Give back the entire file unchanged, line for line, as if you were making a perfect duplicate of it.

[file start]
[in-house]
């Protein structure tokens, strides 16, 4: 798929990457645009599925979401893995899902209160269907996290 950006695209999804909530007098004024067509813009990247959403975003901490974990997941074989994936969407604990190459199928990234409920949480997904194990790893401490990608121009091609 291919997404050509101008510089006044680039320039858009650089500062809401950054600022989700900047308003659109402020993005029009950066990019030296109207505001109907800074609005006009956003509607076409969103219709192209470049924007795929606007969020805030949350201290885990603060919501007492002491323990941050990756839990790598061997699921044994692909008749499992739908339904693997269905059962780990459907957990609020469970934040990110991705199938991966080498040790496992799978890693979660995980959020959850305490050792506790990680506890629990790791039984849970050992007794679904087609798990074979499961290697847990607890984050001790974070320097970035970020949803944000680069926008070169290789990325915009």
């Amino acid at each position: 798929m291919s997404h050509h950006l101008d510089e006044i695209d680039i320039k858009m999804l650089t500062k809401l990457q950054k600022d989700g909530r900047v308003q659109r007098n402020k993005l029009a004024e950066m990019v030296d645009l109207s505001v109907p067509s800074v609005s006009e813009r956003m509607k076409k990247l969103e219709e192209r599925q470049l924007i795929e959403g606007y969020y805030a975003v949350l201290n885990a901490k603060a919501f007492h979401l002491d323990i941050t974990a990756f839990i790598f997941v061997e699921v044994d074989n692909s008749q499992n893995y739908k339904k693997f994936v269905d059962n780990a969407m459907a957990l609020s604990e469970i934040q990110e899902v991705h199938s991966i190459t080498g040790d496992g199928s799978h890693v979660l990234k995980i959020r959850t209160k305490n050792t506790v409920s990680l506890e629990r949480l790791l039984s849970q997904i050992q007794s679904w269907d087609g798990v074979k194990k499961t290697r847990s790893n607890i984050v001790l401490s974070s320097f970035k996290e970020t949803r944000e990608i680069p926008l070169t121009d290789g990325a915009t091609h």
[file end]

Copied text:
[in-house]
């Protein structure tokens, strides 16, 4: 798929990457645009599925979401893995899902209160269907996290 950006695209999804909530007098004024067509813009990247959403975003901490974990997941074989994936969407604990190459199928990234409920949480997904194990790893401490990608121009091609 291919997404050509101008510089006044680039320039858009650089500062809401950054600022989700900047308003659109402020993005029009950066990019030296109207505001109907800074609005006009956003509607076409969103219709192209470049924007795929606007969020805030949350201290885990603060919501007492002491323990941050990756839990790598061997699921044994692909008749499992739908339904693997269905059962780990459907957990609020469970934040990110991705199938991966080498040790496992799978890693979660995980959020959850305490050792506790990680506890629990790791039984849970050992007794679904087609798990074979499961290697847990607890984050001790974070320097970035970020949803944000680069926008070169290789990325915009």
């Amino acid at each position: 798929m291919s997404h050509h950006l101008d510089e006044i695209d680039i320039k858009m999804l650089t500062k809401l990457q950054k600022d989700g909530r900047v308003q659109r007098n402020k993005l029009a004024e950066m990019v030296d645009l109207s505001v109907p067509s800074v609005s006009e813009r956003m509607k076409k990247l969103e219709e192209r599925q470049l924007i795929e959403g606007y969020y805030a975003v949350l201290n885990a901490k603060a919501f007492h979401l002491d323990i941050t974990a990756f839990i790598f997941v061997e699921v044994d074989n692909s008749q499992n893995y739908k339904k693997f994936v269905d059962n780990a969407m459907a957990l609020s604990e469970i934040q990110e899902v991705h199938s991966i190459t080498g040790d496992g199928s799978h890693v979660l990234k995980i959020r959850t209160k305490n050792t506790v409920s990680l506890e629990r949480l790791l039984s849970q997904i050992q007794s679904w269907d087609g798990v074979k194990k499961t290697r847990s790893n607890i984050v001790l401490s974070s320097f970035k996290e970020t949803r944000e990608i680069p926008l070169t121009d290789g990325a915009t091609h």